What does humbug mean?

Definitions for humbugˈhʌmˌbʌg

Here are all the possible meanings and translations of the word humbug.

Princeton's WordNet

  1. baloney, boloney, bilgewater, bosh, drool, humbug, taradiddle, tarradiddle, tommyrot, tosh, twaddle(noun)

    pretentious or silly talk or writing

  2. humbug, snake oil(noun)

    communication (written or spoken) intended to deceive

  3. fraud, fraudulence, dupery, hoax, humbug, put-on(verb)

    something intended to deceive; deliberate trickery intended to gain an advantage

  4. humbug(verb)

    trick or deceive


  1. humbug(Noun)

    A hoax, prank or jest

  2. humbug(Noun)

    A fraud or sham

  3. humbug(Noun)

    A fraudster or cheat

  4. humbug(Noun)

    A type of chewy sweet (candy)

  5. humbug(Verb)

    To play a trick on.

  6. humbug(Verb)

    To cheat, swindle.

  7. humbug(Interjection)


  8. Origin: First in use about 1735-40, from hum + bug

Webster Dictionary

  1. Humbug(noun)

    an imposition under fair pretenses; something contrived in order to deceive and mislead; a trick by cajolery; a hoax

  2. Humbug(noun)

    a spirit of deception; cajolery; trickishness

  3. Humbug(noun)

    one who deceives or misleads; a deceitful or trickish fellow; an impostor

  4. Humbug(verb)

    to deceive; to impose; to cajole; to hoax

  5. Origin: [Prob. fr. hum to impose on, deceive + bug a frightful object.]


  1. Humbug

    In English the word Humbug refers to a person or thing that tricks, deceives, talks, or behaves in a way that is deceptive, dishonest, false, or insincere, often a hoax or in jest. The term was first described in 1751 as student slang. It is now also often used as an exclamation to mean 'nonsense' or 'gibberish'. When referring to a person, a humbug means a fraud or impostor, implying an element of unjustified publicity and spectacle. In Britain, the term is also used for certain types of candy. In modern usage, the word is most associated with Ebenezer Scrooge, a character created by Charles Dickens. His famous reference to Christmas, "Bah! Humbug!", declaring Christmas to be a fraud, is commonly used in stage and television versions of A Christmas Carol and also appeared frequently in the original book. The word is also prominently used in The Wizard of Oz, where the wizard describes himself as "just a humbug." P. T. Barnum was a master of humbug, creating public sensations and fascination with his masterful sense of publicity. Many of his promoted exhibitions were obvious fakes, but the paying public enjoyed viewing them, either to scoff or for the wonder of them. A famous humbug took place on the arrival of the actress and theatre manager Jenny Lind to America, just outside the showplace of P. T. Barnum, the New American Museum, in 1850.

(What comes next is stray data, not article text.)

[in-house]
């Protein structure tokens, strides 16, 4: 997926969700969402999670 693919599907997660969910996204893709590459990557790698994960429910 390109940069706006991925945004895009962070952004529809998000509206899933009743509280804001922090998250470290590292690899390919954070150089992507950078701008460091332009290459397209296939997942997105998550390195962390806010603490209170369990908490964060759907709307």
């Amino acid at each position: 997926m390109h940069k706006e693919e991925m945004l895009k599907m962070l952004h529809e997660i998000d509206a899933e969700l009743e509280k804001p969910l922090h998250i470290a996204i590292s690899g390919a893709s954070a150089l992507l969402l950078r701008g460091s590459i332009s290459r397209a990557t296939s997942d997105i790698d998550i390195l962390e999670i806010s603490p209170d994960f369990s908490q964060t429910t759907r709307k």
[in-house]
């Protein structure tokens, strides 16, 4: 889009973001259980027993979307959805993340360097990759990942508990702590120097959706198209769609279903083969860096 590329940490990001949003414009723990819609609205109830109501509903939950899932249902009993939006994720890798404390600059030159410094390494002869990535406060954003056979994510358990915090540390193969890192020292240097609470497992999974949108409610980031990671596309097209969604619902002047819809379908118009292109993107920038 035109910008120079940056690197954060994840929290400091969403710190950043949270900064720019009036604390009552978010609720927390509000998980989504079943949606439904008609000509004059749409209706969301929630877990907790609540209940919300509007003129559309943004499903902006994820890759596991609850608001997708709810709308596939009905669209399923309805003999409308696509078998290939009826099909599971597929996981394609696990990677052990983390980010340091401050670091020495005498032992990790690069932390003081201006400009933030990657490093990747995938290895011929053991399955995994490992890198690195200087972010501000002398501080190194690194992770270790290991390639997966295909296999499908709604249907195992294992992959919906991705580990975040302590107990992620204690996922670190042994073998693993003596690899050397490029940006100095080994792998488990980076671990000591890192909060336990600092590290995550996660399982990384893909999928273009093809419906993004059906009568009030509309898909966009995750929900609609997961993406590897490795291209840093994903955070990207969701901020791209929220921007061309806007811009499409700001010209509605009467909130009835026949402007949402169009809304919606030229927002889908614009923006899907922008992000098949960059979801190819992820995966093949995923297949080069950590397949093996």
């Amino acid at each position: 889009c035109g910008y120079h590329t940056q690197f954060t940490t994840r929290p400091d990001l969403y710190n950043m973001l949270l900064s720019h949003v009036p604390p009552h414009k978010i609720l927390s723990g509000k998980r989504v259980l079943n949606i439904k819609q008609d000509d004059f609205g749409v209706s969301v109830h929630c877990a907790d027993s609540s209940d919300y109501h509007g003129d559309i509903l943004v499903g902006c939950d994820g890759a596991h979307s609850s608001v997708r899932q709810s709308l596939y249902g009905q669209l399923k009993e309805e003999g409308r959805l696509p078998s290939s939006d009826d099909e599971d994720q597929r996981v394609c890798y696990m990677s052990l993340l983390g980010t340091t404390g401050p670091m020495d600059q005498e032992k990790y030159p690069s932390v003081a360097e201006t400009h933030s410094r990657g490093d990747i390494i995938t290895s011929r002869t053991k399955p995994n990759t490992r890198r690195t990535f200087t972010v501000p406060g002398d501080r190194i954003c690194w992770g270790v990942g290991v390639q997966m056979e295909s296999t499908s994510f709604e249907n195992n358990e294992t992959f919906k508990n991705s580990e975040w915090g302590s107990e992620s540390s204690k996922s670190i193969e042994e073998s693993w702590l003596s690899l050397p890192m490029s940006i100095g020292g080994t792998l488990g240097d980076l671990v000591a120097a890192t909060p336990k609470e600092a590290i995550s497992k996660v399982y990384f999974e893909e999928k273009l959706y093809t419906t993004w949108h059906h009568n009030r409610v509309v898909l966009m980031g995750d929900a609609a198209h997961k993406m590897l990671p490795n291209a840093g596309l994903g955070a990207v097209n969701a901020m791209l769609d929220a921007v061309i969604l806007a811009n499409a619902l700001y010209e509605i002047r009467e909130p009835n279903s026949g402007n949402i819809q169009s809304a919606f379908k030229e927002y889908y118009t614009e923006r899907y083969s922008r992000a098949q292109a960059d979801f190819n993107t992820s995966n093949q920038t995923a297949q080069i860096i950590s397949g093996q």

Chambers 20th Century Dictionary

  1. Humbug

    hum′bug, n. an imposition under fair pretences: hollowness, pretence: one who so imposes: a kind of candy.—v.t. to deceive: to hoax:—pr.p. hum′bugging; pa.p. hum′bugged.adj. Humbug′able, capable of being humbugged.—ns. Hum′bugger, one who humbugs; Hum′buggery, the practice of humbugging. [Orig. 'a false alarm,' 'a bugbear,' from hum and bug, a frightful object.]


  1. Chaldean Numerology

    The numerical value of humbug in Chaldean Numerology is: 8

  2. Pythagorean Numerology

    The numerical value of humbug in Pythagorean Numerology is: 9

Sample Sentences & Example Usage

  1. William Tecumseh Sherman:

    Vox populi, vox humbug.

  2. Charles Dickens:

    'A merry Christmas, uncle God save you' cried a cheerful voice. 'Bah' said Scrooge. 'Humbug'

  3. Vincent Van Gogh:

    In the end we shall have had enough of cynicism, skepticism and humbug, and we shall want to live more musically.”

  4. Alan Simpson:

    An educated man ... is thoroughly inoculated against humbug, thinks for himself and tries to give his thoughts, in speech or on paper, some style.

  5. Becket Executive Director Montse Alvarado:

    A hearty bah-humbug toast to university officials who make Christian and Jewish students feel like second class citizens at a time that should be full of brotherly love and giving.

Images & Illustrations of humbug

  1. humbughumbughumbug

Translations for humbug

From our Multilingual Translation Dictionary

  • HumbugGerman
  • fraude;trampa;embrollo, tontería, bobería, farsa, tramposo; embaucador, disparateSpanish
  • huijaus, humpuuki, huijari, pila, sutki, kujeFinnish
  • átverés, humbugHungarian
  • imbroglioItalian
  • надувательствоRussian

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"humbug." Definitions.net. STANDS4 LLC, 2018. Web. 19 Mar. 2018. <https://www.definitions.net/definition/humbug>.

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